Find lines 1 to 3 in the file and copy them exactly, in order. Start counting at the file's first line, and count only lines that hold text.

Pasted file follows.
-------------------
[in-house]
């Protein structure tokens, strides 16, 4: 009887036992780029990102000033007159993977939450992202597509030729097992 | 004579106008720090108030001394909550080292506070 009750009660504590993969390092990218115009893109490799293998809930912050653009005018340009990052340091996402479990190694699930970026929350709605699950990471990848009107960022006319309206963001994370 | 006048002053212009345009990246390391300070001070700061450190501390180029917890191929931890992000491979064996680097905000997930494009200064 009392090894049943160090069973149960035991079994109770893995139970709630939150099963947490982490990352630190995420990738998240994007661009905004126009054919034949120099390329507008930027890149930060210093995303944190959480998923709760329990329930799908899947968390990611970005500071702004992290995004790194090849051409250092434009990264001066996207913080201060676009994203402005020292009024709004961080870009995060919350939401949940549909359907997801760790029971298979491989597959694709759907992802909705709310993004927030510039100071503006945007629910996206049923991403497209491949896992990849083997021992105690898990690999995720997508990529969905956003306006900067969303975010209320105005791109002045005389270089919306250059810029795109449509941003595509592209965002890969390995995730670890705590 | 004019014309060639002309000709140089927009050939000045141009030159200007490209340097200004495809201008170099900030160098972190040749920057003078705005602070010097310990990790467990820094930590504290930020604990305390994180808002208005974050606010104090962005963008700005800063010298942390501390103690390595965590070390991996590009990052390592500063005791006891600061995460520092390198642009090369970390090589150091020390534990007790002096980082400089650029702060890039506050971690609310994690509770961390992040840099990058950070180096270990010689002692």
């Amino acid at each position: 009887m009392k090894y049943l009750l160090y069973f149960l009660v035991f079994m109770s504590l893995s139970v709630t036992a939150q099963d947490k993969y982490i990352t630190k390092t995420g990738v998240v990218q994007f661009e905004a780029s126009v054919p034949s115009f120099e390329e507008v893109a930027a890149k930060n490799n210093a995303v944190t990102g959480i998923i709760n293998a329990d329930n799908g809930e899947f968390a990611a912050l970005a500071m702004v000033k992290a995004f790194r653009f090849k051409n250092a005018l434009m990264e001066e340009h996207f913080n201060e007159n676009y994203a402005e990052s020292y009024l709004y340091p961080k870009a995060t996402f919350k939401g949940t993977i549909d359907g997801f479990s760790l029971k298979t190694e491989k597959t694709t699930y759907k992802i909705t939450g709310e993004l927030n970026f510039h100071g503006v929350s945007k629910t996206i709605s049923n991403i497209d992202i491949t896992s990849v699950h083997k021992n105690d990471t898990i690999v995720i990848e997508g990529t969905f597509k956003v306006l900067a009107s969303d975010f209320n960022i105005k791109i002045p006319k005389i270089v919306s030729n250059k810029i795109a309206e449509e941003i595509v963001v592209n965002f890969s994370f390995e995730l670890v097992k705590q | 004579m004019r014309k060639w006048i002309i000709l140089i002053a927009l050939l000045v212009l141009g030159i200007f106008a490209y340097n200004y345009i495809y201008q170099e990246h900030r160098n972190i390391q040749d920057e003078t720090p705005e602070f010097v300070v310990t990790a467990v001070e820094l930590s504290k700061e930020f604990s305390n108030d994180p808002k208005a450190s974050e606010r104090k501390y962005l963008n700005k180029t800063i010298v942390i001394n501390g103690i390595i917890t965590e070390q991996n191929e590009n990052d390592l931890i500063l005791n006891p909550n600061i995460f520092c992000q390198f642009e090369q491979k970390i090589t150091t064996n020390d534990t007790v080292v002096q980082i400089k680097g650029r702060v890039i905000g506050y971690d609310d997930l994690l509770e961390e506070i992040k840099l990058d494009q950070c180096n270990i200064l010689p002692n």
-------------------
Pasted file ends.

[in-house]
């Protein structure tokens, strides 16, 4: 009887036992780029990102000033007159993977939450992202597509030729097992 | 004579106008720090108030001394909550080292506070 009750009660504590993969390092990218115009893109490799293998809930912050653009005018340009990052340091996402479990190694699930970026929350709605699950990471990848009107960022006319309206963001994370 | 006048002053212009345009990246390391300070001070700061450190501390180029917890191929931890992000491979064996680097905000997930494009200064 009392090894049943160090069973149960035991079994109770893995139970709630939150099963947490982490990352630190995420990738998240994007661009905004126009054919034949120099390329507008930027890149930060210093995303944190959480998923709760329990329930799908899947968390990611970005500071702004992290995004790194090849051409250092434009990264001066996207913080201060676009994203402005020292009024709004961080870009995060919350939401949940549909359907997801760790029971298979491989597959694709759907992802909705709310993004927030510039100071503006945007629910996206049923991403497209491949896992990849083997021992105690898990690999995720997508990529969905956003306006900067969303975010209320105005791109002045005389270089919306250059810029795109449509941003595509592209965002890969390995995730670890705590 | 004019014309060639002309000709140089927009050939000045141009030159200007490209340097200004495809201008170099900030160098972190040749920057003078705005602070010097310990990790467990820094930590504290930020604990305390994180808002208005974050606010104090962005963008700005800063010298942390501390103690390595965590070390991996590009990052390592500063005791006891600061995460520092390198642009090369970390090589150091020390534990007790002096980082400089650029702060890039506050971690609310994690509770961390992040840099990058950070180096270990010689002692």
């Amino acid at each position: 009887m009392k090894y049943l009750l160090y069973f149960l009660v035991f079994m109770s504590l893995s139970v709630t036992a939150q099963d947490k993969y982490i990352t630190k390092t995420g990738v998240v990218q994007f661009e905004a780029s126009v054919p034949s115009f120099e390329e507008v893109a930027a890149k930060n490799n210093a995303v944190t990102g959480i998923i709760n293998a329990d329930n799908g809930e899947f968390a990611a912050l970005a500071m702004v000033k992290a995004f790194r653009f090849k051409n250092a005018l434009m990264e001066e340009h996207f913080n201060e007159n676009y994203a402005e990052s020292y009024l709004y340091p961080k870009a995060t996402f919350k939401g949940t993977i549909d359907g997801f479990s760790l029971k298979t190694e491989k597959t694709t699930y759907k992802i909705t939450g709310e993004l927030n970026f510039h100071g503006v929350s945007k629910t996206i709605s049923n991403i497209d992202i491949t896992s990849v699950h083997k021992n105690d990471t898990i690999v995720i990848e997508g990529t969905f597509k956003v306006l900067a009107s969303d975010f209320n960022i105005k791109i002045p006319k005389i270089v919306s030729n250059k810029i795109a309206e449509e941003i595509v963001v592209n965002f890969s994370f390995e995730l670890v097992k705590q | 004579m004019r014309k060639w006048i002309i000709l140089i002053a927009l050939l000045v212009l141009g030159i200007f106008a490209y340097n200004y345009i495809y201008q170099e990246h900030r160098n972190i390391q040749d920057e003078t720090p705005e602070f010097v300070v310990t990790a467990v001070e820094l930590s504290k700061e930020f604990s305390n108030d994180p808002k208005a450190s974050e606010r104090k501390y962005l963008n700005k180029t800063i010298v942390i001394n501390g103690i390595i917890t965590e070390q991996n191929e590009n990052d390592l931890i500063l005791n006891p909550n600061i995460f520092c992000q390198f642009e090369q491979k970390i090589t150091t064996n020390d534990t007790v080292v002096q980082i400089k680097g650029r702060v890039i905000g506050y971690d609310d997930l994690l509770e961390e506070i992040k840099l990058d494009q950070c180096n270990i200064l010689p002692n």